Mining industry thugs must be stopped
A six-hour-long attack by 300 armed henchmen in the middle of the night on May 15 left protesters in Loei’s Wang Saphung district despairing at the total failure of the state to protect citizens fighting against pollution from the mining industry.
Villagers living in Wang Saphung district of Loei province have been fighting to stop pollution from a gold and copper mine poisoning their water supply and making them sick.
They believe a retired army officer commanded the attack, so have petitioned the military junta to help stop the intimidation and allow them to protect their local environment.
The target of the May 15 attack were villagers guarding barricades blocking transport in and out of the Tungkum gold and copper mine.
For years, villagers have complained that the mine has been poisoning their waterways and rice fields resulting in many illnesses among residents and causing financial hardship.
The barricade was the villagers’ desperate attempt to stop the operation of the gold and copper mine owned by Tungkum Limited after their grievances fell on deaf ears, failing to win the attention of the state.
On May 15, armed thugs captured and beat up the villagers before destroying the barricades to allow a caravan of trucks loaded with ore to pass through. The villagers, many of them severely injured, were released when the company had finished transporting the metals on Friday morning.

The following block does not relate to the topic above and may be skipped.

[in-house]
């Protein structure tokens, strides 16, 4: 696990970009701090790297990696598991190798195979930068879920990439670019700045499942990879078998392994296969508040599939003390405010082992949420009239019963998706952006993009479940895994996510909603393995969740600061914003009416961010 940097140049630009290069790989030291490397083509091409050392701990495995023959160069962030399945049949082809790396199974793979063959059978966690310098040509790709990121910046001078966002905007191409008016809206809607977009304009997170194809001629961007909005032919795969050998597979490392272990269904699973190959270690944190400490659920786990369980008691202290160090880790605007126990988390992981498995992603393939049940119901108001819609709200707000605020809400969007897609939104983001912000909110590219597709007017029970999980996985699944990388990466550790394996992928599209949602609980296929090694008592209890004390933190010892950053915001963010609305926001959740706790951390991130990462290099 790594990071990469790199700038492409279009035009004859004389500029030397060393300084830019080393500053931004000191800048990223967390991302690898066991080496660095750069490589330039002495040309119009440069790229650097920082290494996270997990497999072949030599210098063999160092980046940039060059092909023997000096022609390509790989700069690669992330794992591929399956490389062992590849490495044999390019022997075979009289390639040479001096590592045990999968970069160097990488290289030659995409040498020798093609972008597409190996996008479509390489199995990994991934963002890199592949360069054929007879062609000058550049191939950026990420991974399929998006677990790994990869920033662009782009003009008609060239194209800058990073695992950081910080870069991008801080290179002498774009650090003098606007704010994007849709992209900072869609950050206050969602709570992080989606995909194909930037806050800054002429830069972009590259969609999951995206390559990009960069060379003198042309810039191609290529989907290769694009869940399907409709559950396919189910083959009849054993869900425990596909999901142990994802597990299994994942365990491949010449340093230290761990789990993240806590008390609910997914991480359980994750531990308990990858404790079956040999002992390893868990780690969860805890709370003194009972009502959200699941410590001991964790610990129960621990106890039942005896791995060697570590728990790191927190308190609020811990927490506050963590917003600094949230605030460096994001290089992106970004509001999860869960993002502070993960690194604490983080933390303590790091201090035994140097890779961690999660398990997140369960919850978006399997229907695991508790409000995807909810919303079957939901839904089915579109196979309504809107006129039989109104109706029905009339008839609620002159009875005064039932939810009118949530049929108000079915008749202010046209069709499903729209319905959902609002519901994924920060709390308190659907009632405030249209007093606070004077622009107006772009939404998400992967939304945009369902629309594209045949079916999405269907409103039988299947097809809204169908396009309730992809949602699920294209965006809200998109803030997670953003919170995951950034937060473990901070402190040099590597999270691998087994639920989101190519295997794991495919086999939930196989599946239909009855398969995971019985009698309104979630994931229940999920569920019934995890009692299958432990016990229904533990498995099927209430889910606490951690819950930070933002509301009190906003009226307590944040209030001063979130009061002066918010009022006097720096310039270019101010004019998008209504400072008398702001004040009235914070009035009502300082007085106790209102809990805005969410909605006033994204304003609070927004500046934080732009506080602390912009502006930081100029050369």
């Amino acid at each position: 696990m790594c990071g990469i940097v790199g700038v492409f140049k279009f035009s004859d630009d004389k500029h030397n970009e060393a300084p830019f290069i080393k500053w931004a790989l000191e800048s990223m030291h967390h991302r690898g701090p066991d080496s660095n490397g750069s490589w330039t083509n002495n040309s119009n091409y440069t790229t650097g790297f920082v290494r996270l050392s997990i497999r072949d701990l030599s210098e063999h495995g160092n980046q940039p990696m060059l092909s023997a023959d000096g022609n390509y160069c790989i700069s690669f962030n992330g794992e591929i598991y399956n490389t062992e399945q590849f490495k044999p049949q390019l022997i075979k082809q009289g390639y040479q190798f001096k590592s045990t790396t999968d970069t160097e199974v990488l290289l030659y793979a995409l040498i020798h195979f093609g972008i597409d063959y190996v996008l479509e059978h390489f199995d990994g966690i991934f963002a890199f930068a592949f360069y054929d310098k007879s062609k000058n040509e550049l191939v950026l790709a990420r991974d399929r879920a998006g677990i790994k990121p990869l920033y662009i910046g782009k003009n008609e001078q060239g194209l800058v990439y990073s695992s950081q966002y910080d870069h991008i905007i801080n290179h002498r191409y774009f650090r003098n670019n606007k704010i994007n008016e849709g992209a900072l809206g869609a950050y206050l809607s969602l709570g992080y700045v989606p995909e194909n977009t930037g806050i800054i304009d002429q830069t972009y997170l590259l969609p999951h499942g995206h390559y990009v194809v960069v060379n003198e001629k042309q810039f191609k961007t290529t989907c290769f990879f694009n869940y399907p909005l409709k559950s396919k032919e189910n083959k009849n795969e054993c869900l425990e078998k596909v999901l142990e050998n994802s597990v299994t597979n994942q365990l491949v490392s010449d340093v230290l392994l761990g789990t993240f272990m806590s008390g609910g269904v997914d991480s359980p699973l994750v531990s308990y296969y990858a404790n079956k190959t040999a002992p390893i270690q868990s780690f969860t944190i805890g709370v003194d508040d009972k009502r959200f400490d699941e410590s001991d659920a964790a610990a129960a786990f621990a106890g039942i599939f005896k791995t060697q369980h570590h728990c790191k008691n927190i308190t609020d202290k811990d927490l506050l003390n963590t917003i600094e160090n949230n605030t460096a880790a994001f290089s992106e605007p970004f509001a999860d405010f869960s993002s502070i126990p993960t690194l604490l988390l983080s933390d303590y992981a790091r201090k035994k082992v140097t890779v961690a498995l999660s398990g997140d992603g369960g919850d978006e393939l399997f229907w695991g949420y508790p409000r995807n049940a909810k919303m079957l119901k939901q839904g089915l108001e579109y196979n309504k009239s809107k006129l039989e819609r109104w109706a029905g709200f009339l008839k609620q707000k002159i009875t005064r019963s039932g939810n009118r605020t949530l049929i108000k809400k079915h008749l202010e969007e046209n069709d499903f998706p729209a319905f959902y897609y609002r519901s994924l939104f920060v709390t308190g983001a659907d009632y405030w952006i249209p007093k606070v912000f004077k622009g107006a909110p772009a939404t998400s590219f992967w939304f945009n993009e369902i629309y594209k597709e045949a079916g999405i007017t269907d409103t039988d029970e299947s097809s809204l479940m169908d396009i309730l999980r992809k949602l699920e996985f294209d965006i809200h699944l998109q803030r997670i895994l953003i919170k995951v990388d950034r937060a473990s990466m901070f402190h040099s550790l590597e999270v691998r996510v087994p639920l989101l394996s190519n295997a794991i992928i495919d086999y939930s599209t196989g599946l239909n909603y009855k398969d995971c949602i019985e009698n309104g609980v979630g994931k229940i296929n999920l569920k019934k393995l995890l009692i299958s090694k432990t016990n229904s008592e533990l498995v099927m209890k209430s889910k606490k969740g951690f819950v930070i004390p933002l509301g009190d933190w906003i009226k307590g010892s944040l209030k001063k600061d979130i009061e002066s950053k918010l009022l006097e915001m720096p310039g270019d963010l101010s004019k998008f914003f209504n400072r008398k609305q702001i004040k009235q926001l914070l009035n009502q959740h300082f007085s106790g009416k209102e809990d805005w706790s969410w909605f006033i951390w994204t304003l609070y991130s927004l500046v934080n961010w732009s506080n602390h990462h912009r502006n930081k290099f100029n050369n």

Police attended the scene after the attack was over, despite emergency calls from the villagers during the ordeal. It is not the first time that officials have shown which side they are on.
At a public hearing on the controversial gold mine in 2012, for example, an army of some 700 police formed a human wall to prevent anti-mining villagers from attending, in order to silence dissent.
Such state intervention was a blatant violation of the constitutional right of local communities to have a say over the use of their natural resources.
The May 15 attack on villagers is the latest episode of violence in the decade-long conflict between locals and mining companies in Loei’s ore-rich Wang Saphung district.
In 1995, grassroots activist Prawian Boonnak was gunned down in broad daylight because he was campaigning against three quarries. The gunman was a close aide of an influential village headman. He was later released.
A lawyer working for the villagers also had his car shot at while he was discussing a 30-million-baht compensation lawsuit against the quarry operator with residents. Again, the attackers escaped the arms of the law because of protection from influential locals.
In 2006, Tungkum Limited began to operate gold mines in the forest area of Wang Saphung district amid the widespread violence.
According to an official report, Tungkum mined and processed 5 million tonnes of ore which provided Loei province with 879 million baht of income in 2011, 64% of which came directly from gold ore.